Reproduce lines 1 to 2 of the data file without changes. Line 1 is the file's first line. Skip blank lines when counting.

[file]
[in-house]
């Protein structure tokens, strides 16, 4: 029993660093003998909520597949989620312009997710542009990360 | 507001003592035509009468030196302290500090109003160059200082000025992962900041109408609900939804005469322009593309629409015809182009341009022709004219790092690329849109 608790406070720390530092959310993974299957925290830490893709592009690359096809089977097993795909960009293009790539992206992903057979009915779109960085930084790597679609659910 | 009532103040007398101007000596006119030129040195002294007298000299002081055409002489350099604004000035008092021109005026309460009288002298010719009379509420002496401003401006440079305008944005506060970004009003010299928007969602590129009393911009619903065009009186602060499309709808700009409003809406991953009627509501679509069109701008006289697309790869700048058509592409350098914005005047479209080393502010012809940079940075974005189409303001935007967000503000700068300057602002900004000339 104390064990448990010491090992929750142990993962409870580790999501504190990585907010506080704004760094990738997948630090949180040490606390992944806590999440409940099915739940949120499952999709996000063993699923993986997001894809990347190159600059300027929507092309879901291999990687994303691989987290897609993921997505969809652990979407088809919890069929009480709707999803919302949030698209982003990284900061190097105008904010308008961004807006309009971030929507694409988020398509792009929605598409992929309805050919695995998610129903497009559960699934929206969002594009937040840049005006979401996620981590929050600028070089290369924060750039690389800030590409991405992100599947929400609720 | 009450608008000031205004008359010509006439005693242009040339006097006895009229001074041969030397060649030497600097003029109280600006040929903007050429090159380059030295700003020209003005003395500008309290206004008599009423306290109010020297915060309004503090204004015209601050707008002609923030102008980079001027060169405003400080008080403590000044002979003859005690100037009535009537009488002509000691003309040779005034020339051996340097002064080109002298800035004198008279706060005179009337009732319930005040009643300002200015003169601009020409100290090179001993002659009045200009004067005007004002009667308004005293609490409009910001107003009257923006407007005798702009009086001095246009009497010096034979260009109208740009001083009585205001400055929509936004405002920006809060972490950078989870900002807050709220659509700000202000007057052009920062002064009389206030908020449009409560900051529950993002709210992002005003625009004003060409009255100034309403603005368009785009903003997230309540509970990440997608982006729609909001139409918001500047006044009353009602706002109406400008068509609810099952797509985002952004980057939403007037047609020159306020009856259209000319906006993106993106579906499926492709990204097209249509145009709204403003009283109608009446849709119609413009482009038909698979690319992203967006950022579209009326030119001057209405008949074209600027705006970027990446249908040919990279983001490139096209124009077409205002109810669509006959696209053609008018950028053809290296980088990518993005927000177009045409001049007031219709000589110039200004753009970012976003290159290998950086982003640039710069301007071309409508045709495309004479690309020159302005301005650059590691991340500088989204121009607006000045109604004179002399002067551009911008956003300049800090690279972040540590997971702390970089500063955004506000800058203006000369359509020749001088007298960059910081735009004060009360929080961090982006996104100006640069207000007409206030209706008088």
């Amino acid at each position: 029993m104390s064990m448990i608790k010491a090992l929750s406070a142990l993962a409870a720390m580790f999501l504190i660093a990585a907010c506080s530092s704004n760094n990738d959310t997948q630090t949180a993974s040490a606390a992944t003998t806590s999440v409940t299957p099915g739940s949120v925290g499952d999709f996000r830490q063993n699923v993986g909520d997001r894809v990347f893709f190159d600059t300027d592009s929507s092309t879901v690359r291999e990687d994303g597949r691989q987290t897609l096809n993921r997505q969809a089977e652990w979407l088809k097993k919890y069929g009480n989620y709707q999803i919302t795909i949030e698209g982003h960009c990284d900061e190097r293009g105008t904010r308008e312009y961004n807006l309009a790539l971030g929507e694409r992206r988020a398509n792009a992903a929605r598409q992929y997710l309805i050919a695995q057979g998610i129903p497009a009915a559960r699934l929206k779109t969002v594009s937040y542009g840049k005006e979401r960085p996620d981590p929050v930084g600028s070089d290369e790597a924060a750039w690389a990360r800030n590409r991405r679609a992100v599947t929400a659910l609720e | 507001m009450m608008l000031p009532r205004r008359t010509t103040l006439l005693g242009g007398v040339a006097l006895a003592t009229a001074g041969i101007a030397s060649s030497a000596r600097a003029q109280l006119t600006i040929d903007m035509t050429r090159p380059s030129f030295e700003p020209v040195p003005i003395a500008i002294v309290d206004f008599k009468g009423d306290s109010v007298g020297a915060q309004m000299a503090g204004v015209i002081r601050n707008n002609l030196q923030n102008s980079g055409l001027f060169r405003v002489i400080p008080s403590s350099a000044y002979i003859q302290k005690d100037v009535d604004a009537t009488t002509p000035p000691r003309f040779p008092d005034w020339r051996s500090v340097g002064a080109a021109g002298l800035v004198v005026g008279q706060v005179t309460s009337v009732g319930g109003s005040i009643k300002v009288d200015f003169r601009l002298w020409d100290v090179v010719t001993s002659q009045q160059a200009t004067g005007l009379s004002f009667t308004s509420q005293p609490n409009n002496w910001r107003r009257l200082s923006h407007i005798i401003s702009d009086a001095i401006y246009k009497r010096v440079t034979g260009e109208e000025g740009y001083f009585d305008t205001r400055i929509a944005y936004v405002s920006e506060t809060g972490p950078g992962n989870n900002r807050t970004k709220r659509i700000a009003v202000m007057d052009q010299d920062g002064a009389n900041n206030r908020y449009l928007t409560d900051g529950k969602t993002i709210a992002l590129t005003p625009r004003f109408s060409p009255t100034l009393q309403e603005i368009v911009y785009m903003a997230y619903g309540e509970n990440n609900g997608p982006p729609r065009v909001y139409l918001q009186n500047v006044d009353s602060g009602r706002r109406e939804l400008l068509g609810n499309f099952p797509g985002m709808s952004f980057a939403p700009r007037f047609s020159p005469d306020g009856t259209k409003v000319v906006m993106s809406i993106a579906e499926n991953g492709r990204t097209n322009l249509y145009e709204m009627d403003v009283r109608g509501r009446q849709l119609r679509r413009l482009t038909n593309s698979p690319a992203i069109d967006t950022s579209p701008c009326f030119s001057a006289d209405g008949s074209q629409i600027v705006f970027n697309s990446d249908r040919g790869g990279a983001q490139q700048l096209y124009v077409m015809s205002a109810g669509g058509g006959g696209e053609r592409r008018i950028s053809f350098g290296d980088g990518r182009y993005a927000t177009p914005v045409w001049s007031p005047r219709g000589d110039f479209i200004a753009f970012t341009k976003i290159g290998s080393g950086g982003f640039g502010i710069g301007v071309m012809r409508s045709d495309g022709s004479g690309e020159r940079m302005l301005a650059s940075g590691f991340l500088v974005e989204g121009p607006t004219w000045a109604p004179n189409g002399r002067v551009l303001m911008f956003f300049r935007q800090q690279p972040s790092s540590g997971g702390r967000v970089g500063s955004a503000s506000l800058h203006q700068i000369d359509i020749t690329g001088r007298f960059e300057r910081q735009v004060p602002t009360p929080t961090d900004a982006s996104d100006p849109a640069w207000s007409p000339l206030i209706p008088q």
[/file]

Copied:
[in-house]
């Protein structure tokens, strides 16, 4: 029993660093003998909520597949989620312009997710542009990360 | 507001003592035509009468030196302290500090109003160059200082000025992962900041109408609900939804005469322009593309629409015809182009341009022709004219790092690329849109 608790406070720390530092959310993974299957925290830490893709592009690359096809089977097993795909960009293009790539992206992903057979009915779109960085930084790597679609659910 | 009532103040007398101007000596006119030129040195002294007298000299002081055409002489350099604004000035008092021109005026309460009288002298010719009379509420002496401003401006440079305008944005506060970004009003010299928007969602590129009393911009619903065009009186602060499309709808700009409003809406991953009627509501679509069109701008006289697309790869700048058509592409350098914005005047479209080393502010012809940079940075974005189409303001935007967000503000700068300057602002900004000339 104390064990448990010491090992929750142990993962409870580790999501504190990585907010506080704004760094990738997948630090949180040490606390992944806590999440409940099915739940949120499952999709996000063993699923993986997001894809990347190159600059300027929507092309879901291999990687994303691989987290897609993921997505969809652990979407088809919890069929009480709707999803919302949030698209982003990284900061190097105008904010308008961004807006309009971030929507694409988020398509792009929605598409992929309805050919695995998610129903497009559960699934929206969002594009937040840049005006979401996620981590929050600028070089290369924060750039690389800030590409991405992100599947929400609720 | 009450608008000031205004008359010509006439005693242009040339006097006895009229001074041969030397060649030497600097003029109280600006040929903007050429090159380059030295700003020209003005003395500008309290206004008599009423306290109010020297915060309004503090204004015209601050707008002609923030102008980079001027060169405003400080008080403590000044002979003859005690100037009535009537009488002509000691003309040779005034020339051996340097002064080109002298800035004198008279706060005179009337009732319930005040009643300002200015003169601009020409100290090179001993002659009045200009004067005007004002009667308004005293609490409009910001107003009257923006407007005798702009009086001095246009009497010096034979260009109208740009001083009585205001400055929509936004405002920006809060972490950078989870900002807050709220659509700000202000007057052009920062002064009389206030908020449009409560900051529950993002709210992002005003625009004003060409009255100034309403603005368009785009903003997230309540509970990440997608982006729609909001139409918001500047006044009353009602706002109406400008068509609810099952797509985002952004980057939403007037047609020159306020009856259209000319906006993106993106579906499926492709990204097209249509145009709204403003009283109608009446849709119609413009482009038909698979690319992203967006950022579209009326030119001057209405008949074209600027705006970027990446249908040919990279983001490139096209124009077409205002109810669509006959696209053609008018950028053809290296980088990518993005927000177009045409001049007031219709000589110039200004753009970012976003290159290998950086982003640039710069301007071309409508045709495309004479690309020159302005301005650059590691991340500088989204121009607006000045109604004179002399002067551009911008956003300049800090690279972040540590997971702390970089500063955004506000800058203006000369359509020749001088007298960059910081735009004060009360929080961090982006996104100006640069207000007409206030209706008088």